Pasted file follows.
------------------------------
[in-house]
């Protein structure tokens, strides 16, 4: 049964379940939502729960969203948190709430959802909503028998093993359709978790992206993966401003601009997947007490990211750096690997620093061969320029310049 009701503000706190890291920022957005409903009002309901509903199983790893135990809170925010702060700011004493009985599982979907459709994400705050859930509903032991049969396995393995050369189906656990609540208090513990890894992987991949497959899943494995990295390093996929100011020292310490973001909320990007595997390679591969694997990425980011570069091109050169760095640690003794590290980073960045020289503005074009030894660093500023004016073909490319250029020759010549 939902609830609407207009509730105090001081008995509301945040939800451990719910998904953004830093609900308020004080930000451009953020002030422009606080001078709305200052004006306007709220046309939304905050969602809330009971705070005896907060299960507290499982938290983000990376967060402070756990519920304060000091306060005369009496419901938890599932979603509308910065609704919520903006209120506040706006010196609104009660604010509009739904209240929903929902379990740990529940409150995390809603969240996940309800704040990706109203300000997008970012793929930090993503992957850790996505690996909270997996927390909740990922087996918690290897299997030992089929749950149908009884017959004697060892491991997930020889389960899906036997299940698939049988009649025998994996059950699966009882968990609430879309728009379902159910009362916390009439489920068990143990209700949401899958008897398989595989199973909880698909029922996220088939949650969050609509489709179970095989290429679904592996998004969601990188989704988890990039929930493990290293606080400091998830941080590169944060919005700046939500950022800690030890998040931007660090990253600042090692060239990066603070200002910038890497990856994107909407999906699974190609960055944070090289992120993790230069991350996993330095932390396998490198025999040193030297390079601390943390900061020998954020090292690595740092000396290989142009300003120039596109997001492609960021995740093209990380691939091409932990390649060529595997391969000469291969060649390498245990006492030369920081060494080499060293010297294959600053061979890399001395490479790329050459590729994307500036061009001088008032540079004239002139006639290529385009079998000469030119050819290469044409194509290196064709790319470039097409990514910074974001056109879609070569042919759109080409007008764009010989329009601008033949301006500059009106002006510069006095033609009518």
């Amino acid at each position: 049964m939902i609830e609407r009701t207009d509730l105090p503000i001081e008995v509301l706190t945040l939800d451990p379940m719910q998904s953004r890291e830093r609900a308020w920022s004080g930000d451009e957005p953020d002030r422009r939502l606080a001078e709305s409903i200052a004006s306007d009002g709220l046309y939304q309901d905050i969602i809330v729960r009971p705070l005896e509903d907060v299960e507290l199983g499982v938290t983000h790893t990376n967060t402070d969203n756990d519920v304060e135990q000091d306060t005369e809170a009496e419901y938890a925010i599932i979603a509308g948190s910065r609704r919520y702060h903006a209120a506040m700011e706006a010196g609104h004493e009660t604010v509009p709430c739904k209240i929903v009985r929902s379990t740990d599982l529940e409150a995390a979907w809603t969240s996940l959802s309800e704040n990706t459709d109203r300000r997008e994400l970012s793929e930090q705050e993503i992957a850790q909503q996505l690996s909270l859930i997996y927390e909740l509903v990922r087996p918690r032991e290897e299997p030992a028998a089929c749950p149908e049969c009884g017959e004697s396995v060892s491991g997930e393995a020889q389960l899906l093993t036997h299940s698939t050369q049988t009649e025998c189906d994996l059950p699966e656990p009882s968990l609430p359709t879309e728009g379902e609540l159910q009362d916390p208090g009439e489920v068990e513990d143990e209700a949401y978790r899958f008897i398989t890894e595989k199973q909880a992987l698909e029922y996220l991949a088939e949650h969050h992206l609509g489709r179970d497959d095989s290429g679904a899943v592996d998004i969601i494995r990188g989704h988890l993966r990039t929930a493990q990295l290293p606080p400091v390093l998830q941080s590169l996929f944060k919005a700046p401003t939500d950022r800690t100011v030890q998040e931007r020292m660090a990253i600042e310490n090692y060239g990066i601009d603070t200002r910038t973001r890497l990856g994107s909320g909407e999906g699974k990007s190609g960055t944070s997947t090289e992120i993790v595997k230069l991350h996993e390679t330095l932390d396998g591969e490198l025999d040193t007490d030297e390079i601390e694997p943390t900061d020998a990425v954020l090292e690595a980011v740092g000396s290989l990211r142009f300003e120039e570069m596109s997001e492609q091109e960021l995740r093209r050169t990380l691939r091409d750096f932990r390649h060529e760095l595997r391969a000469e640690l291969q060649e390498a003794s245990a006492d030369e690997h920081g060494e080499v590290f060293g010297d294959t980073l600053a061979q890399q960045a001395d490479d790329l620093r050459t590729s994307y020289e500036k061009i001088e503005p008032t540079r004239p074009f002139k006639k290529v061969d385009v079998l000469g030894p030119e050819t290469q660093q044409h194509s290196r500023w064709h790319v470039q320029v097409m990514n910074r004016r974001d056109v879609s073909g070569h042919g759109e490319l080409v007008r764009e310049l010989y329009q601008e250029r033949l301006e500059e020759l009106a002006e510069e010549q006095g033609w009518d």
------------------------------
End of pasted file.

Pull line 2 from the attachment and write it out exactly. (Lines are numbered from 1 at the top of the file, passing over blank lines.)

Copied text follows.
């Protein structure tokens, strides 16, 4: 049964379940939502729960969203948190709430959802909503028998093993359709978790992206993966401003601009997947007490990211750096690997620093061969320029310049 009701503000706190890291920022957005409903009002309901509903199983790893135990809170925010702060700011004493009985599982979907459709994400705050859930509903032991049969396995393995050369189906656990609540208090513990890894992987991949497959899943494995990295390093996929100011020292310490973001909320990007595997390679591969694997990425980011570069091109050169760095640690003794590290980073960045020289503005074009030894660093500023004016073909490319250029020759010549 939902609830609407207009509730105090001081008995509301945040939800451990719910998904953004830093609900308020004080930000451009953020002030422009606080001078709305200052004006306007709220046309939304905050969602809330009971705070005896907060299960507290499982938290983000990376967060402070756990519920304060000091306060005369009496419901938890599932979603509308910065609704919520903006209120506040706006010196609104009660604010509009739904209240929903929902379990740990529940409150995390809603969240996940309800704040990706109203300000997008970012793929930090993503992957850790996505690996909270997996927390909740990922087996918690290897299997030992089929749950149908009884017959004697060892491991997930020889389960899906036997299940698939049988009649025998994996059950699966009882968990609430879309728009379902159910009362916390009439489920068990143990209700949401899958008897398989595989199973909880698909029922996220088939949650969050609509489709179970095989290429679904592996998004969601990188989704988890990039929930493990290293606080400091998830941080590169944060919005700046939500950022800690030890998040931007660090990253600042090692060239990066603070200002910038890497990856994107909407999906699974190609960055944070090289992120993790230069991350996993330095932390396998490198025999040193030297390079601390943390900061020998954020090292690595740092000396290989142009300003120039596109997001492609960021995740093209990380691939091409932990390649060529595997391969000469291969060649390498245990006492030369920081060494080499060293010297294959600053061979890399001395490479790329050459590729994307500036061009001088008032540079004239002139006639290529385009079998000469030119050819290469044409194509290196064709790319470039097409990514910074974001056109879609070569042919759109080409007008764009010989329009601008033949301006500059009106002006510069006095033609009518």